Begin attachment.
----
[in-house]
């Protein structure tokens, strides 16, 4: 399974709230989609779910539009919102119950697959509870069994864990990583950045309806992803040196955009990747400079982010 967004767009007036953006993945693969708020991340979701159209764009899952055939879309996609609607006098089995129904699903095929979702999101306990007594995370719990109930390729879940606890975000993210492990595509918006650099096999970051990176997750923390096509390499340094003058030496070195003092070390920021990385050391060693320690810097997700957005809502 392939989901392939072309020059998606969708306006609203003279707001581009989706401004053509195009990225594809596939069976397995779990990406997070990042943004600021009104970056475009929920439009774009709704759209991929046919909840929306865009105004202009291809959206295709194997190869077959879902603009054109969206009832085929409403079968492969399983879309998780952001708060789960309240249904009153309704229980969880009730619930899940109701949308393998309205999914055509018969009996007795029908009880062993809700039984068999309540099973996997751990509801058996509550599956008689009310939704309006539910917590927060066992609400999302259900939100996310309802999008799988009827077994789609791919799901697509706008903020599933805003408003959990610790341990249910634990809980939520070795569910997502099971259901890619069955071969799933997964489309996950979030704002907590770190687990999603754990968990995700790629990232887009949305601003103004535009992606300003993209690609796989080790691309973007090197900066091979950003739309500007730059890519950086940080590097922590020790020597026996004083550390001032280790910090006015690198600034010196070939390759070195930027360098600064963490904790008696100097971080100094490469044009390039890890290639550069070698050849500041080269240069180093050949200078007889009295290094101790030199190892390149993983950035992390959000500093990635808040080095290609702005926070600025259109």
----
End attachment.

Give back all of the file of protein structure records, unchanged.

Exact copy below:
[in-house]
């Protein structure tokens, strides 16, 4: 399974709230989609779910539009919102119950697959509870069994864990990583950045309806992803040196955009990747400079982010 967004767009007036953006993945693969708020991340979701159209764009899952055939879309996609609607006098089995129904699903095929979702999101306990007594995370719990109930390729879940606890975000993210492990595509918006650099096999970051990176997750923390096509390499340094003058030496070195003092070390920021990385050391060693320690810097997700957005809502 392939989901392939072309020059998606969708306006609203003279707001581009989706401004053509195009990225594809596939069976397995779990990406997070990042943004600021009104970056475009929920439009774009709704759209991929046919909840929306865009105004202009291809959206295709194997190869077959879902603009054109969206009832085929409403079968492969399983879309998780952001708060789960309240249904009153309704229980969880009730619930899940109701949308393998309205999914055509018969009996007795029908009880062993809700039984068999309540099973996997751990509801058996509550599956008689009310939704309006539910917590927060066992609400999302259900939100996310309802999008799988009827077994789609791919799901697509706008903020599933805003408003959990610790341990249910634990809980939520070795569910997502099971259901890619069955071969799933997964489309996950979030704002907590770190687990999603754990968990995700790629990232887009949305601003103004535009992606300003993209690609796989080790691309973007090197900066091979950003739309500007730059890519950086940080590097922590020790020597026996004083550390001032280790910090006015690198600034010196070939390759070195930027360098600064963490904790008696100097971080100094490469044009390039890890290639550069070698050849500041080269240069180093050949200078007889009295290094101790030199190892390149993983950035992390959000500093990635808040080095290609702005926070600025259109």